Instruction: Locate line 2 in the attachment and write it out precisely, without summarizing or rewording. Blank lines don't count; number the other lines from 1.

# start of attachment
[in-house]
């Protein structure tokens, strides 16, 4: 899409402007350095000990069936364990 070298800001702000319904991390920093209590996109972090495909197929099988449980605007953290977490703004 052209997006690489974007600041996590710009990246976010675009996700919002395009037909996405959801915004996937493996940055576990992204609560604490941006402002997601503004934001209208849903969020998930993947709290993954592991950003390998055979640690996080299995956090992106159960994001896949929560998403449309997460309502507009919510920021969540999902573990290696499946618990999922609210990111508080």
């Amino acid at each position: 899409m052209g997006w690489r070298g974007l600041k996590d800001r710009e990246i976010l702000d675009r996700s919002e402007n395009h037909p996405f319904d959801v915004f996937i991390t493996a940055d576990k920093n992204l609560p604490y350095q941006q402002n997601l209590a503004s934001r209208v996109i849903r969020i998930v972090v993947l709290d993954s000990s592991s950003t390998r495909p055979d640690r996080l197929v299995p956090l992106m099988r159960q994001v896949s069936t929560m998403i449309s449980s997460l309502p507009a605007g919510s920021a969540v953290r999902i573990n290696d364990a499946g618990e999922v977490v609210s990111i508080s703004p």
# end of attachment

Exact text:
């Protein structure tokens, strides 16, 4: 899409402007350095000990069936364990 070298800001702000319904991390920093209590996109972090495909197929099988449980605007953290977490703004 052209997006690489974007600041996590710009990246976010675009996700919002395009037909996405959801915004996937493996940055576990992204609560604490941006402002997601503004934001209208849903969020998930993947709290993954592991950003390998055979640690996080299995956090992106159960994001896949929560998403449309997460309502507009919510920021969540999902573990290696499946618990999922609210990111508080």